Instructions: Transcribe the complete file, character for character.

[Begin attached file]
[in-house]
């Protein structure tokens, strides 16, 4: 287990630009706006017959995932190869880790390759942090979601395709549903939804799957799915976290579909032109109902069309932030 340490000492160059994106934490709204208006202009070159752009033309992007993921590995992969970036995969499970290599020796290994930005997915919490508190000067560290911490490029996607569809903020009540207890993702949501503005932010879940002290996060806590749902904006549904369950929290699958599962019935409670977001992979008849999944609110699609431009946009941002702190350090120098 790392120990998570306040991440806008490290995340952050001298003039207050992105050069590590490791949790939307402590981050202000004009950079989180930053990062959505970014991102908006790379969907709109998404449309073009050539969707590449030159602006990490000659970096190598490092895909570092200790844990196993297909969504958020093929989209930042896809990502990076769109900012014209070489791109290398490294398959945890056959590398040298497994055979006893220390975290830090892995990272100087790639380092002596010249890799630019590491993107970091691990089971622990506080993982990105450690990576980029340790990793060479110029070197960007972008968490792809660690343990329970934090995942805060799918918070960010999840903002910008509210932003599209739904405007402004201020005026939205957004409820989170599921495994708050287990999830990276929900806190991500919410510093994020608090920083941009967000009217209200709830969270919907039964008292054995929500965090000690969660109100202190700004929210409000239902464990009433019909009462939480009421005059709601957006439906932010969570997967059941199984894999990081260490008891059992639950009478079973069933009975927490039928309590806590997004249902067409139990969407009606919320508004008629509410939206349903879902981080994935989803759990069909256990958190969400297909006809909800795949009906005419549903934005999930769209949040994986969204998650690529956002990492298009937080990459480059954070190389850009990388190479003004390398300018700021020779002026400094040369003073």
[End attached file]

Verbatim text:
[in-house]
């Protein structure tokens, strides 16, 4: 287990630009706006017959995932190869880790390759942090979601395709549903939804799957799915976290579909032109109902069309932030 340490000492160059994106934490709204208006202009070159752009033309992007993921590995992969970036995969499970290599020796290994930005997915919490508190000067560290911490490029996607569809903020009540207890993702949501503005932010879940002290996060806590749902904006549904369950929290699958599962019935409670977001992979008849999944609110699609431009946009941002702190350090120098 790392120990998570306040991440806008490290995340952050001298003039207050992105050069590590490791949790939307402590981050202000004009950079989180930053990062959505970014991102908006790379969907709109998404449309073009050539969707590449030159602006990490000659970096190598490092895909570092200790844990196993297909969504958020093929989209930042896809990502990076769109900012014209070489791109290398490294398959945890056959590398040298497994055979006893220390975290830090892995990272100087790639380092002596010249890799630019590491993107970091691990089971622990506080993982990105450690990576980029340790990793060479110029070197960007972008968490792809660690343990329970934090995942805060799918918070960010999840903002910008509210932003599209739904405007402004201020005026939205957004409820989170599921495994708050287990999830990276929900806190991500919410510093994020608090920083941009967000009217209200709830969270919907039964008292054995929500965090000690969660109100202190700004929210409000239902464990009433019909009462939480009421005059709601957006439906932010969570997967059941199984894999990081260490008891059992639950009478079973069933009975927490039928309590806590997004249902067409139990969407009606919320508004008629509410939206349903879902981080994935989803759990069909256990958190969400297909006809909800795949009906005419549903934005999930769209949040994986969204998650690529956002990492298009937080990459480059954070190389850009990388190479003004390398300018700021020779002026400094040369003073």